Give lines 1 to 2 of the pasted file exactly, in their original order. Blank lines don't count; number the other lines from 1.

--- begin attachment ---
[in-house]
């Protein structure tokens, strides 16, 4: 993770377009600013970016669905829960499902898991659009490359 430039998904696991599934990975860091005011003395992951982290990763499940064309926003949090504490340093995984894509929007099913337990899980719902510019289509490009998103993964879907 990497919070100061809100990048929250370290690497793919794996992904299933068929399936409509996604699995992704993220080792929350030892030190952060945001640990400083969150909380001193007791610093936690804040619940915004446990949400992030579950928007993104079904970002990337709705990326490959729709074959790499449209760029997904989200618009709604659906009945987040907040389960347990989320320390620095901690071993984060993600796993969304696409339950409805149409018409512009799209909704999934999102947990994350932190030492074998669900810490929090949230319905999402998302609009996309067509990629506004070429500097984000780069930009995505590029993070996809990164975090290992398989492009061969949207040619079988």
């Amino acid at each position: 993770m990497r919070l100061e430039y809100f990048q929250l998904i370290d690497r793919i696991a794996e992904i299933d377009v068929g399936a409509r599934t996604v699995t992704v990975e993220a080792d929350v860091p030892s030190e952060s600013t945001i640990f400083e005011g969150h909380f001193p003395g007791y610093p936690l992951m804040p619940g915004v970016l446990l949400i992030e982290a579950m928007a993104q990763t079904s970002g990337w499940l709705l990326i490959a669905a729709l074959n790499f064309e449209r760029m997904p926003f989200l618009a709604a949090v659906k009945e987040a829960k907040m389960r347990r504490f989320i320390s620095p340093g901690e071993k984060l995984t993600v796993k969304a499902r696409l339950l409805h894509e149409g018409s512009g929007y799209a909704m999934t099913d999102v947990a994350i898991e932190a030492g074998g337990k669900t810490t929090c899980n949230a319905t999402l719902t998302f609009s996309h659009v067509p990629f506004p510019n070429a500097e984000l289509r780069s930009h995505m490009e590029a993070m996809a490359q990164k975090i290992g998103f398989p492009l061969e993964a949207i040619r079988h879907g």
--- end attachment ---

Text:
[in-house]
């Protein structure tokens, strides 16, 4: 993770377009600013970016669905829960499902898991659009490359 430039998904696991599934990975860091005011003395992951982290990763499940064309926003949090504490340093995984894509929007099913337990899980719902510019289509490009998103993964879907 990497919070100061809100990048929250370290690497793919794996992904299933068929399936409509996604699995992704993220080792929350030892030190952060945001640990400083969150909380001193007791610093936690804040619940915004446990949400992030579950928007993104079904970002990337709705990326490959729709074959790499449209760029997904989200618009709604659906009945987040907040389960347990989320320390620095901690071993984060993600796993969304696409339950409805149409018409512009799209909704999934999102947990994350932190030492074998669900810490929090949230319905999402998302609009996309067509990629506004070429500097984000780069930009995505590029993070996809990164975090290992398989492009061969949207040619079988």